UBC professor named a fellow of the Royal Society of Canada
Associate Dean of Research with UBC Okanagan’s Irving K. Barber School of Arts and Sciences John Klironomos has been named a fellow of the Royal Society of Canada.
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September 10, 2014 - 8:29 AM
KELOWNA - It is the highest honour to be bestowed upon a Canadian academic.
UBC Okanagan’s John Klironomos, an expert in plant and soil ecology, has been named a fellow of the Royal Society of Canada (RSC).
The RSC made its announcement today, listing more than 90 university academics as the newest fellows admitted into one of Canada’s oldest scholarly organizations. The RSC was established in 1882 with the primary objective to promote learning and research in the arts, the humanities, and the natural and social sciences.
Klironomos, a biology professor and Associate Dean of research with the Irving K. Barber School of Arts and Sciences, says he is humbled by all the attention.
“It is a great privilege and I am extremely grateful to be in that kind of company,” says Klironomos.
UBC Okanagan’s Provost and Vice-Principal Academic Cynthia Mathieson says the university is proud of Klironomos and his research. She notes the recognition brings great honour to the campus.
“As a new fellow of the Royal Society of Canada, Prof. Klironomos’ remarkable contributions to his discipline and to the intellectual life of the academy are greatly honoured,” says Mathieson. “Our campus is enormously proud to count him among our faculty complement and to be part of the formal recognition of a world-renowned scientist.”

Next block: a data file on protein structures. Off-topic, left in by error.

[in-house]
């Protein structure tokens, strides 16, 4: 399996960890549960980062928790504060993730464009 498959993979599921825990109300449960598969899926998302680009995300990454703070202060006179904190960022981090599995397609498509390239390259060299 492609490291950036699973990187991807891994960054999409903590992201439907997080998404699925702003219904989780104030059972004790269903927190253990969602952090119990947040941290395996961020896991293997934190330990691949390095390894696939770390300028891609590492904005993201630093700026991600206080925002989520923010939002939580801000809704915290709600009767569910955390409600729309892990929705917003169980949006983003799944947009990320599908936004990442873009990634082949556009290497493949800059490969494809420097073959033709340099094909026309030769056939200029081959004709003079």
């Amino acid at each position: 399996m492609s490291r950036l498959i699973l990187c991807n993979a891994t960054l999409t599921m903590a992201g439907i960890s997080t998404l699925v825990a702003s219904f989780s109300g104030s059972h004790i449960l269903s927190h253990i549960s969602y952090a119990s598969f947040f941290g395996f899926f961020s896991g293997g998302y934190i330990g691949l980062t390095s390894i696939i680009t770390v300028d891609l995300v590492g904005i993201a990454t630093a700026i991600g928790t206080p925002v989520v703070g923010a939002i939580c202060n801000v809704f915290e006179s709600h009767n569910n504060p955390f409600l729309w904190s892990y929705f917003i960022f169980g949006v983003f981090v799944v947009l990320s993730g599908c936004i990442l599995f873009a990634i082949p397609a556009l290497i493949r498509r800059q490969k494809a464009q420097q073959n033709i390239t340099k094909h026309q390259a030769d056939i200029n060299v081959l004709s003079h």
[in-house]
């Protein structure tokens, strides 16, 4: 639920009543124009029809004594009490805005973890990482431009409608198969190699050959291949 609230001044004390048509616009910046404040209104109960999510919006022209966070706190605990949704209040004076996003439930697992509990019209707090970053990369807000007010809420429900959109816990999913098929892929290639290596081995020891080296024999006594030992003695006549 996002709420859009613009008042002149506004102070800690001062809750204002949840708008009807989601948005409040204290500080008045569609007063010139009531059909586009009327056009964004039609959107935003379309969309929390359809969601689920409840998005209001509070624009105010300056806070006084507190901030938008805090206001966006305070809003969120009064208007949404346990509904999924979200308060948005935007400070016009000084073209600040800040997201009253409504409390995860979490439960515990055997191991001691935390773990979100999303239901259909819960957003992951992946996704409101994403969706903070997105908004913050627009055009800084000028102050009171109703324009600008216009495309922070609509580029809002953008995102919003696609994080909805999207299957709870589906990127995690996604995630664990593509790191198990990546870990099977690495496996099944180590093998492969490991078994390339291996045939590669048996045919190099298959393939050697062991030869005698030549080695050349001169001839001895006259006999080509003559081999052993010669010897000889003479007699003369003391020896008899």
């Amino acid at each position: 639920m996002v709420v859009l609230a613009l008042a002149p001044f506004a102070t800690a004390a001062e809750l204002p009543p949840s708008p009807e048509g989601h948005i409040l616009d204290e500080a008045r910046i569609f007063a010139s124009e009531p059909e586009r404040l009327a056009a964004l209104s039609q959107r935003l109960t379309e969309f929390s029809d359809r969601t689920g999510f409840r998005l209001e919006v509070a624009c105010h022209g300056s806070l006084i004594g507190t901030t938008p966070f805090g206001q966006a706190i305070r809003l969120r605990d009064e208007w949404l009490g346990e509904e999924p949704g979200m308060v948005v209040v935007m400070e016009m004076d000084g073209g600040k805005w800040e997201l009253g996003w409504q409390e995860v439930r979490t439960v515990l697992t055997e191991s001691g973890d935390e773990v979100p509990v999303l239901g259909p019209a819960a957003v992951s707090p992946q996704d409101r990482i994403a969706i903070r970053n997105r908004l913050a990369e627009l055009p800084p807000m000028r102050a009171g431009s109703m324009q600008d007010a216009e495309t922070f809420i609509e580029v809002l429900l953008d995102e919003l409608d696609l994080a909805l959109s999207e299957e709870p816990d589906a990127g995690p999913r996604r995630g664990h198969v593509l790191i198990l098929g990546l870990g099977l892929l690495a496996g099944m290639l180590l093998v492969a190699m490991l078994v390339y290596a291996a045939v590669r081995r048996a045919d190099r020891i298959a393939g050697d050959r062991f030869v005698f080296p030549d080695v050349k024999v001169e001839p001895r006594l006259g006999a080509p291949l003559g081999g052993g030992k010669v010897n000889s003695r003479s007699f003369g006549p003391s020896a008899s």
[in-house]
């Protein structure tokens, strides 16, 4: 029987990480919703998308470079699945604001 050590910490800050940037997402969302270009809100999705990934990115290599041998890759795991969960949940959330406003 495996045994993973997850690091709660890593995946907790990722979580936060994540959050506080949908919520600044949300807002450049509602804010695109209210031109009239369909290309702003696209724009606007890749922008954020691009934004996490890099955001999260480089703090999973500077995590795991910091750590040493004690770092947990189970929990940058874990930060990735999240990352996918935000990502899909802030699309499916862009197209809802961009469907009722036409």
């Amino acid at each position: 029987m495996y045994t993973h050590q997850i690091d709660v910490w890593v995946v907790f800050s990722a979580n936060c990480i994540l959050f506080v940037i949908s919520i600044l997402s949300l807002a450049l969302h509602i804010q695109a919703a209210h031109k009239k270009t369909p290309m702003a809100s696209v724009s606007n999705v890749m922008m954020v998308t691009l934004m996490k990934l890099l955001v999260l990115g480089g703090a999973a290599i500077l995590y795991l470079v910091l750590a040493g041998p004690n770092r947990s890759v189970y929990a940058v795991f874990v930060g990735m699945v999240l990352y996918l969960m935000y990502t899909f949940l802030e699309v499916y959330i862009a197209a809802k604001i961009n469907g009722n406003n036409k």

Klironomos was nominated by former UBC President Stephen Toope.
“His research is significant because ecologists have traditionally ignored the soil, or at best treated it as a black box,” says Toope. “Prof. Klironomos’ collection of studies, largely through his ability to manipulate and experiment with the diversity and composition of soil biota, has opened the black box and showed that interactions with soil biota are key to the maintenance of plant diversity, composition, and productivity.”
Klironomos’ research on mycorrhizal symbioses and plant-soil feedbacks has had major impact on several disciplines in ecology, says Toope, adding that the popular professor is well known for his creative experimental approaches and his research has made profound contributions to various problems in terrestrial ecology.
Royal Society of Canada President Graham Bell says election to the RSC is the highest honour a scholar can achieve.
“The RSC warmly welcomes this year’s newly elected fellows. These outstanding scholars, artists, and scientists will be joining the society due to their outstanding work in the arts, humanities, and sciences,” says Bell. “By promoting and recognizing these leading intellectuals and researchers, the Royal Society of Canada continues to be on the forefront of significant advances for the betterment of Canada and the world.”
This is second honour presented to Klironomos this year. He was recently named a fellow of the American Association for the Advancement of Science for his contributions to the field of plant and soil ecology, particularly for empirical studies on plant-microbe interactions and the structuring of plant communities.
Klironomos will be officially inducted into the fellowship in November at the RSC’s annual general meeting in Quebec City. He is the second Royal Society of Canada fellow at UBC Okanagan. Prof. Doug Owram received the distinction in 1990.
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